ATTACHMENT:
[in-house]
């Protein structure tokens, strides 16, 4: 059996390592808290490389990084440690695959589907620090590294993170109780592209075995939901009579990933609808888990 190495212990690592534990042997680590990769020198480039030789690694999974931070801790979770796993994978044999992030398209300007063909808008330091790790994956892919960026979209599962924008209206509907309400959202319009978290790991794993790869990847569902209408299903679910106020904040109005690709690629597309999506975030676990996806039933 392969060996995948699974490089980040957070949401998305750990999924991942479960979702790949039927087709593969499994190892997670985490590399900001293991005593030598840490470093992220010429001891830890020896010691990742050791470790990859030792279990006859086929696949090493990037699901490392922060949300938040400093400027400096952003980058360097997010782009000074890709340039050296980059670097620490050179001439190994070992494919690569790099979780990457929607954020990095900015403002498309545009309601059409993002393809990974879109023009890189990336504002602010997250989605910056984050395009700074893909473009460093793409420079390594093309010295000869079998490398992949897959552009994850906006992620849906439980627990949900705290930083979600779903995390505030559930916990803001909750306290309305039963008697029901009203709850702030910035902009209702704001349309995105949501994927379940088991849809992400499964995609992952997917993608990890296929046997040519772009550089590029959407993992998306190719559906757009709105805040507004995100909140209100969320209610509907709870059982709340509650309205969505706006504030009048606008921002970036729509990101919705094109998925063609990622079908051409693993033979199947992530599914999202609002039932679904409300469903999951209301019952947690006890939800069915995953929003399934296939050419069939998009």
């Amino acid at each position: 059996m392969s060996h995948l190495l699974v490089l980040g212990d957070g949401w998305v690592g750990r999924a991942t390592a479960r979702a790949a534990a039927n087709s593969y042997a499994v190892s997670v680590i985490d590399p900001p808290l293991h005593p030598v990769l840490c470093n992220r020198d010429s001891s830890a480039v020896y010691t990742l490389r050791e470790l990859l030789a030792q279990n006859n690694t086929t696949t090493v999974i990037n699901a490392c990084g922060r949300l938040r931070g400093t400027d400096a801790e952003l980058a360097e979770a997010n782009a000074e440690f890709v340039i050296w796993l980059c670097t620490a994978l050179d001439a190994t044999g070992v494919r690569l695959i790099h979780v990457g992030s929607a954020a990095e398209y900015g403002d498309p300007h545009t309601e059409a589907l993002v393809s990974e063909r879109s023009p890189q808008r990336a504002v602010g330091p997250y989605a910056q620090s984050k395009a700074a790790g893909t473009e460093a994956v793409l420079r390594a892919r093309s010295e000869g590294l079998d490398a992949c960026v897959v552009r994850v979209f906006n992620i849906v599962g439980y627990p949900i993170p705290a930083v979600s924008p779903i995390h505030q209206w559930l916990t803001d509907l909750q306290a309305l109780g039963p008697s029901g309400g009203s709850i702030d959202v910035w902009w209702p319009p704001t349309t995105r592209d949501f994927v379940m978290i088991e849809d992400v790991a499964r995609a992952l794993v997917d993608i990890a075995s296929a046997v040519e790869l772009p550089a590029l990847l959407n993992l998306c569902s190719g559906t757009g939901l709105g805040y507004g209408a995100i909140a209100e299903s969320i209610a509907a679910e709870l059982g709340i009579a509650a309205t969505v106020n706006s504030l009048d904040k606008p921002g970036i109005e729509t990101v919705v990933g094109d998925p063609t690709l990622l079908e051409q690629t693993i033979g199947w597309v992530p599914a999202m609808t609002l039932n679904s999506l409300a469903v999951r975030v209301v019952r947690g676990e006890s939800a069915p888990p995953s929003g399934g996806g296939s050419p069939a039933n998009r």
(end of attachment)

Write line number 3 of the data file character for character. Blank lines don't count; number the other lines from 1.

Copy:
């Amino acid at each position: 059996m392969s060996h995948l190495l699974v490089l980040g212990d957070g949401w998305v690592g750990r999924a991942t390592a479960r979702a790949a534990a039927n087709s593969y042997a499994v190892s997670v680590i985490d590399p900001p808290l293991h005593p030598v990769l840490c470093n992220r020198d010429s001891s830890a480039v020896y010691t990742l490389r050791e470790l990859l030789a030792q279990n006859n690694t086929t696949t090493v999974i990037n699901a490392c990084g922060r949300l938040r931070g400093t400027d400096a801790e952003l980058a360097e979770a997010n782009a000074e440690f890709v340039i050296w796993l980059c670097t620490a994978l050179d001439a190994t044999g070992v494919r690569l695959i790099h979780v990457g992030s929607a954020a990095e398209y900015g403002d498309p300007h545009t309601e059409a589907l993002v393809s990974e063909r879109s023009p890189q808008r990336a504002v602010g330091p997250y989605a910056q620090s984050k395009a700074a790790g893909t473009e460093a994956v793409l420079r390594a892919r093309s010295e000869g590294l079998d490398a992949c960026v897959v552009r994850v979209f906006n992620i849906v599962g439980y627990p949900i993170p705290a930083v979600s924008p779903i995390h505030q209206w559930l916990t803001d509907l909750q306290a309305l109780g039963p008697s029901g309400g009203s709850i702030d959202v910035w902009w209702p319009p704001t349309t995105r592209d949501f994927v379940m978290i088991e849809d992400v790991a499964r995609a992952l794993v997917d993608i990890a075995s296929a046997v040519e790869l772009p550089a590029l990847l959407n993992l998306c569902s190719g559906t757009g939901l709105g805040y507004g209408a995100i909140a209100e299903s969320i209610a509907a679910e709870l059982g709340i009579a509650a309205t969505v106020n706006s504030l009048d904040k606008p921002g970036i109005e729509t990101v919705v990933g094109d998925p063609t690709l990622l079908e051409q690629t693993i033979g199947w597309v992530p599914a999202m609808t609002l039932n679904s999506l409300a469903v999951r975030v209301v019952r947690g676990e006890s939800a069915p888990p995953s929003g399934g996806g296939s050419p069939a039933n998009r």